In 2016 popular online stories on the Canadian Mennonite website dealt with gender identity, cohabitation, church institutions, and Mennonite history. Readers wanted to know about the growth of Old Order Mennonites communities in Ontario and the question of Mennonite historical involvement with Aryan ideology.
Frieda Woelk, who lives in a seniors apartment in Leamington, Ont., put together a “Special Cookbook for my Children, Grandchildren, Family and Friends,” with editions in 1994, 1995, 2005 and 2011. She had one copy left at the end of 2016, which she shared with Canadian Mennonite. It is full of delightful hand-written notes that she added to subsequent editions over the years.
Millions of people will never pick up a book or magazine about Mennonites or enter any Mennonite church. But they will drop in anonymously to the Third Way website (thirdway.com) to get a quick glimpse of what Mennonites are about. The website averages more than one thousand hits a day, nearing a third of a million annually.
I want to be excited about church.
I do not attend regional or national assemblies, but I care deeply about the broader church. I would rather hang out with my boys than attend a meeting to discuss a wordy Future Directions report, but I would clear my schedule to sit in a circle with others to share our passions about church.
Twenty-five years ago, Michel Monette was selling encyclopaedias door to door seven days a week. One of his fellow salesmen, a Mennonite Brethren man, would take Sundays off to go to a local evangelical church and would do the same Wednesday evenings for Bible study. On Halloween Eve 1991 in Rouyn-Noranda, Monette said to the man, “If you’re such a good salesman, sell me on your God.”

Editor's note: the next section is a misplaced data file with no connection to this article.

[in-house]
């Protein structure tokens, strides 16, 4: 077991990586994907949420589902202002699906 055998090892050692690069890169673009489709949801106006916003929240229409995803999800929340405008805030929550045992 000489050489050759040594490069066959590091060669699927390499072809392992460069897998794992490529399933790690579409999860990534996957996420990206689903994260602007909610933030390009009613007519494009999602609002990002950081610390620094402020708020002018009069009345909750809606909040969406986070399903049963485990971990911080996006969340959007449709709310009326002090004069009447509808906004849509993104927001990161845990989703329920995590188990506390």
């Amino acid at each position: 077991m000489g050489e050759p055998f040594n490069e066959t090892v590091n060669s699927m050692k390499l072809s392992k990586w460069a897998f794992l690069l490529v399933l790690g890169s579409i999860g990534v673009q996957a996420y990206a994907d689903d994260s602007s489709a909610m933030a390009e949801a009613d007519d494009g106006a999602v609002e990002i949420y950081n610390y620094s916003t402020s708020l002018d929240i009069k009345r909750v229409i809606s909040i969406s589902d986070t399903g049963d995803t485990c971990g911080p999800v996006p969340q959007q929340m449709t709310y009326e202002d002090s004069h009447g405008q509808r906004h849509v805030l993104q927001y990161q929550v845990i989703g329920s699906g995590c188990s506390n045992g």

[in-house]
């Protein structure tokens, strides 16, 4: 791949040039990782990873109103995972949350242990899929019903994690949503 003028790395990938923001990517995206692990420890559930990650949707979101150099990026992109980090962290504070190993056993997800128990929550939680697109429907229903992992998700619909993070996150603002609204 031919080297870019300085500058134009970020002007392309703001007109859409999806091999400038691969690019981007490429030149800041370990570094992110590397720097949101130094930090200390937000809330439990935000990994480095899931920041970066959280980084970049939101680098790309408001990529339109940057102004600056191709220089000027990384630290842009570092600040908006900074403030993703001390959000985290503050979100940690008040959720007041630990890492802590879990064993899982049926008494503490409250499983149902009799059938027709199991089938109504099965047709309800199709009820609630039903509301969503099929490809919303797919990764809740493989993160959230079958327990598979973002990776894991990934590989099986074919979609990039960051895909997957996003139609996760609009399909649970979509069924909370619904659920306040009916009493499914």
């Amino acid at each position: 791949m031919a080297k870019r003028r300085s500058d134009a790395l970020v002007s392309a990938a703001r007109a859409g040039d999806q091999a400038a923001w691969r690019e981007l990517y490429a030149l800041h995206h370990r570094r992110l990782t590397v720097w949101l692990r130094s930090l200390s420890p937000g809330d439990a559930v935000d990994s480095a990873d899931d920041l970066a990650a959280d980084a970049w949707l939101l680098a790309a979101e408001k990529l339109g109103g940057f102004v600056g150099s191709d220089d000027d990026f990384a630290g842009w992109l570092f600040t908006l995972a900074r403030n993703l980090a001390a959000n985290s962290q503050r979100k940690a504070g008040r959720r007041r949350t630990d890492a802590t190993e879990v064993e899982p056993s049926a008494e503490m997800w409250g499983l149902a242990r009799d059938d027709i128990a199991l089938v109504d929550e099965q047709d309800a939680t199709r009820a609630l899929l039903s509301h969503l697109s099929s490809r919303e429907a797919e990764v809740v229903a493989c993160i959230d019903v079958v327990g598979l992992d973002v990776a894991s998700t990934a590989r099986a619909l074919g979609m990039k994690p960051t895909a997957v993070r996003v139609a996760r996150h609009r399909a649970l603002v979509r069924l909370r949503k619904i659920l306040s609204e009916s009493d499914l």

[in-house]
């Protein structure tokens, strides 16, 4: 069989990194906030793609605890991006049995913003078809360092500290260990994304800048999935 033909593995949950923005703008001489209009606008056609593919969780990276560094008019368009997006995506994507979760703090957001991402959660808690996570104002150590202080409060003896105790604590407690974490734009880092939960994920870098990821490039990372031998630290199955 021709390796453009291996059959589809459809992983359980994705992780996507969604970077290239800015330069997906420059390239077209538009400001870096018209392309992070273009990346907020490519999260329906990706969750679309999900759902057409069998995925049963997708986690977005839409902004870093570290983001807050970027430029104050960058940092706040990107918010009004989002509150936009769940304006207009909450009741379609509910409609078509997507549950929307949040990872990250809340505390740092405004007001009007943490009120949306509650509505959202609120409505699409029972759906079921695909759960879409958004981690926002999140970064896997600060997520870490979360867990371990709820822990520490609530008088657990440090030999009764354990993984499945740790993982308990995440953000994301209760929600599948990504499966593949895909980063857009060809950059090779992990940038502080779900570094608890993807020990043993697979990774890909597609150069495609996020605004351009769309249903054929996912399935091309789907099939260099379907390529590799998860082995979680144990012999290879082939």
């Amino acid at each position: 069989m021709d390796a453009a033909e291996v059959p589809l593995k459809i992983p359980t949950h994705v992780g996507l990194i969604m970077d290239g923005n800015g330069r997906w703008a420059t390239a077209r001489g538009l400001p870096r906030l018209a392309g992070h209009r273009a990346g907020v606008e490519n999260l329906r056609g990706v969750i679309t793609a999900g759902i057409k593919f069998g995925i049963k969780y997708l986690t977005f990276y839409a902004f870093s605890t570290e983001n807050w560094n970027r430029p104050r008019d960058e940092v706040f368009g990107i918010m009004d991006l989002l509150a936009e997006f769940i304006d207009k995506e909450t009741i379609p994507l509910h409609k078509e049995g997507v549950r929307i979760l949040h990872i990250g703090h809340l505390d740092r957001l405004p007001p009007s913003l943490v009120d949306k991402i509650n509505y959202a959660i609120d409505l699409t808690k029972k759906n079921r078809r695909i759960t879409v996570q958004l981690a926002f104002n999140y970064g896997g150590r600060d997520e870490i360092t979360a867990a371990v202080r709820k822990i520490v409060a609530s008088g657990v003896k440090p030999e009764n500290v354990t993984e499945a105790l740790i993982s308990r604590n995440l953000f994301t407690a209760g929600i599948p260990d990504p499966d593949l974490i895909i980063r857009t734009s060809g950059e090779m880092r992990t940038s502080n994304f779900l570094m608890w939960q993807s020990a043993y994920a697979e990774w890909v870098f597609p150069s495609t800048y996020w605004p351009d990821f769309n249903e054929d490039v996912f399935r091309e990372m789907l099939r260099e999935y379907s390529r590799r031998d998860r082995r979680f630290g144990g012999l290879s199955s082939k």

The Amish of Milverton, Ont., use open buggies with slow-moving-vehicle signs. The various Ontario Amish settlements have their own idiosyncrasies, as buggy styles and other customs are not necessarily the same in each community. (Photo by Barb Draper)
The Clayton Kuepfer goat farm south of Millbank has a telephone shed along the laneway. (Photo by Roy Draper)
The Amish of Ontario do not use bicycles; children use this type of scooter instead. (Photo by Roy Draper)
James Ebersole has solar panels on his buggy-wheel shop to help power his tools. (Photo by Roy Draper)
The Amish in Ontario are a diverse group, explained Fred Lichti at the fall meeting of the Mennonite Historical Society of Ontario, held on Oct. 15, 2016, at Milverton Mennonite Fellowship. Milverton is a small town a half hour west of Kitchener-Waterloo.
This simple soup was eaten in Amish Mennonite communities in southwestern Ontario and was often called by its Pennsylvania Dutch name. Some cooks served it simultaneously with a slice of apple pie and pieces of cheese.
1 ½ cups dried navy beans
2 ½ tsp. salt
2 T. butter
4 cups milk
1 ½ cup bread cubes
Cinnamon for sprinkling
When rushing water of the River Gris, overflowing with rain from Hurricane Matthew, washed away Sarditren Dete’s and Antovan Enit’s houses and possessions, it destroyed their livelihoods too.
“Yesterday we lost everything: our chickens, our pig and our garden. This is how I eat, this is how I feed my children, this is how I keep them safe at night,” Dete said.